Stories Told

Dreading snow

When I was nine years old, my parents bought my brother and I snow shovels, put a bow on each of them, and leaned them against the fireplace next to the tree Christmas morning. I mark that moment as the day I began to hate snow.

My hometown of South Bend is one of the snowiest cities in the nation. It ranks eleventh, actually, netting 66 inches in an average winter. (Syracuse, NY, the snowiest city, gets almost twice that!) Given that winters were colder and snowier during my 1970s and 1980s kidhood, I’m certain that South Bend got more than that then. I shoveled it all.

First snow fell in early November, last snow fell sometime in April, and we usually didn’t see the ground in between. More than once, snow piled up in strip-mall parking lots was still melting the first of June!

The rule was that we had to have the driveway and sidewalks (on our corner lot) cleared before Dad got home. Heaven forbid that Dad have to pull into the garage over snow, leaving tire tracks that would freeze and be nigh onto impossible to remove!

It was common for my brother and I to shovel the drive and walks two or three times in a day, often while snow was still falling. When you had more than a foot in the forecast, you didn’t want to wait until it was all done falling. Even healthy, energetic kids like my brother and me would wear ourselves out trying to remove a giant snow dumping all at once.

The city snow plow left huge deposits across the end of our driveway and on our tree lawns, sometimes six or eight feet high. Once Mom painted a sign reading FREE SNOW and stuck it in the pile in the tree lawn. A photographer for the city paper happened to see it and made a snap. It ran on the front page the next day.

Central Indiana winters are mild compared to what I grew up with, and they’ve done nothing but get milder with each passing year. I had to shovel snow for the first time this winter just the other day. I shouldn’t complain. But I still do.

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49 thoughts on “Dreading snow

      • Michael says:

        Indeed, that’s pretty cruel. I don’t think you had told me that. I had plenty to shovel as well with I’d guess a 16 x 50 driveway that we had at the time in the snowbelt around Cleveland.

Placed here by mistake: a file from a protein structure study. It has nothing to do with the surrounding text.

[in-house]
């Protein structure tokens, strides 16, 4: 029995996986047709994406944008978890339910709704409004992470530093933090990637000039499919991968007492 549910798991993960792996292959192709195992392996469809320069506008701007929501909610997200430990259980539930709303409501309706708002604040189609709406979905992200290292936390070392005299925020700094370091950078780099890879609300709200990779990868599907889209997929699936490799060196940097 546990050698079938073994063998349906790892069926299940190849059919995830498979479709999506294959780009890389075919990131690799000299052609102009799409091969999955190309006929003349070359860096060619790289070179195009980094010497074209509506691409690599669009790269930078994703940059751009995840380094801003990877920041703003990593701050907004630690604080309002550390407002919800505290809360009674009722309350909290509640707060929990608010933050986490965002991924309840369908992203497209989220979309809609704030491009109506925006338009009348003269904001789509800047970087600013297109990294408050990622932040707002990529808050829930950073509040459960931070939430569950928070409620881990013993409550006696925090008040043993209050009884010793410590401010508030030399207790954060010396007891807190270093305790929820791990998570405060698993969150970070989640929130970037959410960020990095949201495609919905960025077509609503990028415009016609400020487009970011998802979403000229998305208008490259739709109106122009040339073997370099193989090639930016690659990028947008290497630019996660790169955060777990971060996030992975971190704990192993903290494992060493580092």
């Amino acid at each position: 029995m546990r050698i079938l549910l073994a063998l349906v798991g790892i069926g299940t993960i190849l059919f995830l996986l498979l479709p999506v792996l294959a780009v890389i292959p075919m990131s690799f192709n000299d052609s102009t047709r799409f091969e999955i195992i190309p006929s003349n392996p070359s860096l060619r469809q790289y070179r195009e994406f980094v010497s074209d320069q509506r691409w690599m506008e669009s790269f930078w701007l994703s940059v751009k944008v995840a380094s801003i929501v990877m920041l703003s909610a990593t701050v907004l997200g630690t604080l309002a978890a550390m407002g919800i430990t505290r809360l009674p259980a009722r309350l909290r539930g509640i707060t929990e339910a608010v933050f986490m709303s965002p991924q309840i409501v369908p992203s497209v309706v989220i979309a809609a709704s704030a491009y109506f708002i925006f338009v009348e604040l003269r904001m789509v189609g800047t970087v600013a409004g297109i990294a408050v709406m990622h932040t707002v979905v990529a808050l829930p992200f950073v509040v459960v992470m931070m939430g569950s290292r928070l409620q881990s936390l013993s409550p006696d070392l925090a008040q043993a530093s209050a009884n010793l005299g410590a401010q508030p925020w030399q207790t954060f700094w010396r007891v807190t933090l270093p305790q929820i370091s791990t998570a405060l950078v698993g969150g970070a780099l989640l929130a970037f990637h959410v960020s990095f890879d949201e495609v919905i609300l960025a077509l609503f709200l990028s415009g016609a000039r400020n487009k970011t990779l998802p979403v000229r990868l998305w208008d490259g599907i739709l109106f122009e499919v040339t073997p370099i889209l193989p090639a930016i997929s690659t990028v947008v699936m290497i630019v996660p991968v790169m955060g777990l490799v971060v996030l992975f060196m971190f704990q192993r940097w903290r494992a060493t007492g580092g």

• Yes, even then I thought that they should have just bought us the shovels and not associated them with Christmas. I didn’t have bad feelings about being told I would shovel, I had bad feelings about the shovels being tied to Christmas. Clearly I’ve never forgotten it.

    • Just finishing my morning coffee and about to don my driveway snow clearing duds driveway banjo in hand. I wouldn’t want to have to clear six inches each and everyday through our extended Winters here in Ontario but I am good with every other day or so. I find the entire exercise invigorating and restorative and central to my northern roots. Now having to drive in the stuff is another thing altogether. Thanks for providing this opportunity to commiserate, helpful indeed on this late February morning. 👍

      • The exercise is good, to be sure. My normal outdoor activities are better done in warmer weather so I’m grateful for the exercise aspect of snow removal.

  1. I smiled several times reading this post. Having lived in central Indiana most of my life, I’ve rarely faced South Bend-like snows. Memories from those time I did have to shovel were certainly revived with today’s post.

    • It was a stroke of comedy genius on my mom’s part.

      Somewhere around here I have a photo of Mom dwarfed by the piles of snow at the end of the driveway. I should have put it in this post.

  2. DougD says:

    My son is shoveling right now, we got another couple of inches overnight. There’s about 2 feet on the ground now which is unusual, luckily we have a couple of really keen retired guys with snowblowers on our street!

      • My father is now the retired guy with a snowblower. He often does the driveways of the Iraqi neighbours who aren’t used to snow and spend long hours working at the hospital. When they get home and see their driveways done they ring up Dad and invite him over for tea. Where they press gifts of Middle-Eastern sweets or teas on him. The other day, the Iraqi neighbour at the end of the townhouse gave him a Black & Decker coffee maker. Very generous.

        • When I’m retired I might just buy a snowblower to be that guy. Every neighborhood needs one or two of them. I’d even go around mowing lawns. That’s good exercise.

  3. I have lived away from the snow since leaving New York State as a teenager. I was home visiting this past December when four feet of the stuff fell in six hours. I spent several days with shovel in hand. I am ok with not doing that again.

    • I feel you, brother.

      I love Indiana except for the snow. Then, I’ve never lived anywhere else. I might fall more in love with a place where snow isn’t a thing.

  4. Andy Umbo says: